• As a kid I had crushes but I don't think they were really sexual. (I know some kids do experience physical attraction, I don't think that was the case for me.)

    Early teens: I assumed I was straight cos I didn't know there were any other options (early 90s UK). But I also thought I was probably asexual, since I experienced no attraction to teenaged boys. It turns out... I'm just not attracted to teenaged boys, and that just happens to be the exact group that teenaged girls are supposed to be into.

    Late teens: I experienced attraction to girls and women, but didn't realize that was what I was, since my feelings were not like the portrayal of attraction I saw in media. I became aware of sexology research such as Kinsey and Hite, and started claiming that most people are probably a little bit bi, but didn't exactly see that as my own identity.

    At 19 I had my first sexual relationship with a young man. I saw two women kissing for the first time, and identified that I was turned on and a little bit jealous. So when I fell madly in love with a woman aged 20, it became obvious that I was bi.

    So I was in fact bi from the age of 16 or so, but it took me a few years to clue in that that's a thing. And I've picked up the term queer from hanging around activist communities since then; for me it's a catch-all term that covers several aspects of gender and sexuality.

  • A good friend of mine gave me a copy of Cyteen and I absolutely adored it. I've actually not read very much else of Cherryh's because I'm overwhelmed for where to start, so I'm hoping to pic up some good recs for my second Cherryh from this community. (Actually that's not quite true, I've also read Pride of Chanur. So it would be my third.)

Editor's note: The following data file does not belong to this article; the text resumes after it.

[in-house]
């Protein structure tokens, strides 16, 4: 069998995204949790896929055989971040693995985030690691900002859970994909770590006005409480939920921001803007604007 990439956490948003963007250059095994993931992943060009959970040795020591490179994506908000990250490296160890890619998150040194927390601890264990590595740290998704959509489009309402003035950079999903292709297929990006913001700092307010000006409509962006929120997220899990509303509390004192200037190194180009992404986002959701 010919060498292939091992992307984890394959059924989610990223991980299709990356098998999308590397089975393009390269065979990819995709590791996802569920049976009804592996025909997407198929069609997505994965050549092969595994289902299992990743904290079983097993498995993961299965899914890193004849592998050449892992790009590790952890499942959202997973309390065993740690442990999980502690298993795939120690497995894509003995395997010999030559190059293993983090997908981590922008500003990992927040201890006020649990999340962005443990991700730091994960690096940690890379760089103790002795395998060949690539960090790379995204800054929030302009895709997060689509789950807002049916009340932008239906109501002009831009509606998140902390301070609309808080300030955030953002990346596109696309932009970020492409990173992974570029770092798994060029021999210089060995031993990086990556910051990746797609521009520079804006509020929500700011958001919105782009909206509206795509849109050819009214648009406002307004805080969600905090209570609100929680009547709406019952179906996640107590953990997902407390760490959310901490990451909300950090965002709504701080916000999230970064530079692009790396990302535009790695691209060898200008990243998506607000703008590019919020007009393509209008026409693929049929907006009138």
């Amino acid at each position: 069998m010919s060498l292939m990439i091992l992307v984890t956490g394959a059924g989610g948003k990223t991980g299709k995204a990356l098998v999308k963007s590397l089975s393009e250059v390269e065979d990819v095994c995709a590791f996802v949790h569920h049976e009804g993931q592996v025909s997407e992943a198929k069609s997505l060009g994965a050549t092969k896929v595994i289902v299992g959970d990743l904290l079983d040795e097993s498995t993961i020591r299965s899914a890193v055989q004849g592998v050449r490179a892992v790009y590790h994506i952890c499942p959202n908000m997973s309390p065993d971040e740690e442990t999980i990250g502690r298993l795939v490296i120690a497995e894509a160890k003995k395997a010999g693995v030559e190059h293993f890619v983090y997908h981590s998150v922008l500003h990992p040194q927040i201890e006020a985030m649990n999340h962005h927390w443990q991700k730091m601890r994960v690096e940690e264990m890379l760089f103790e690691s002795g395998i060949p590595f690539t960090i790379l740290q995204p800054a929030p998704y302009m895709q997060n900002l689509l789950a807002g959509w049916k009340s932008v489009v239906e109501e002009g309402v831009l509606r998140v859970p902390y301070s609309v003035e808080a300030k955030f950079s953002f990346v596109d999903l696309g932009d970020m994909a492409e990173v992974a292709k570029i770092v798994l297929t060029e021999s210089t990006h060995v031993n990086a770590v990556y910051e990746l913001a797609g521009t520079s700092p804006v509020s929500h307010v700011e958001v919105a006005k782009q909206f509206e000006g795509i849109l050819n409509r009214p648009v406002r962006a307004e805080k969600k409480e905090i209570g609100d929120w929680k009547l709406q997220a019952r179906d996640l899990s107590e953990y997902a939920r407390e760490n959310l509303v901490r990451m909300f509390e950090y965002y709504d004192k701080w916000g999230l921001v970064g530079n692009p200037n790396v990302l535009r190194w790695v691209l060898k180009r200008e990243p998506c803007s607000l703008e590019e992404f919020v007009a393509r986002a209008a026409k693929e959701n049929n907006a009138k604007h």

• I don't work with animals, only cell cultures, but when I end up wearing a lab coat with sleeves that don't close properly, I often modify it with snappable armbands intended for cyclists. They're sometimes called slap wraps, this sort of thing.

    They're completely the opposite of a hassle to configure, and pretty flexible in sizing. And since I'm using them for lab work I like that they can be wiped clean or sprayed with disinfectant, and they lie flat around my wrists rather than creating an uneven surface where dirt may collect.

  • I have a long list of feature requests and agree with most of what's been mentioned in the comments already. But in terms of need before launch:

    • Clarity about what's happening with privacy levels. Right now no community is visible to the whole internet, you have to log in to read any post. But what happens at launch? Communities that are currently "public" automatically become visible to the whole internet, and communities that are currently "private" are visible only to members of the community? Is there going to be any way to restrict communities to logged-in users but not necessarily members, or is that level of privacy going away completely?
    • A meaningful policy on what counts as "porn" and what is acceptable sexually explicit content.
    • Native ability to view the site with light text on a dark background; even after the tweaks the contrast is too low and the screen too bright for many readers. I am not willing to promote content on Imzy if the whole site design is hurting people, and a publicly launched site can't rely on people installing unofficial styles via browser extensions.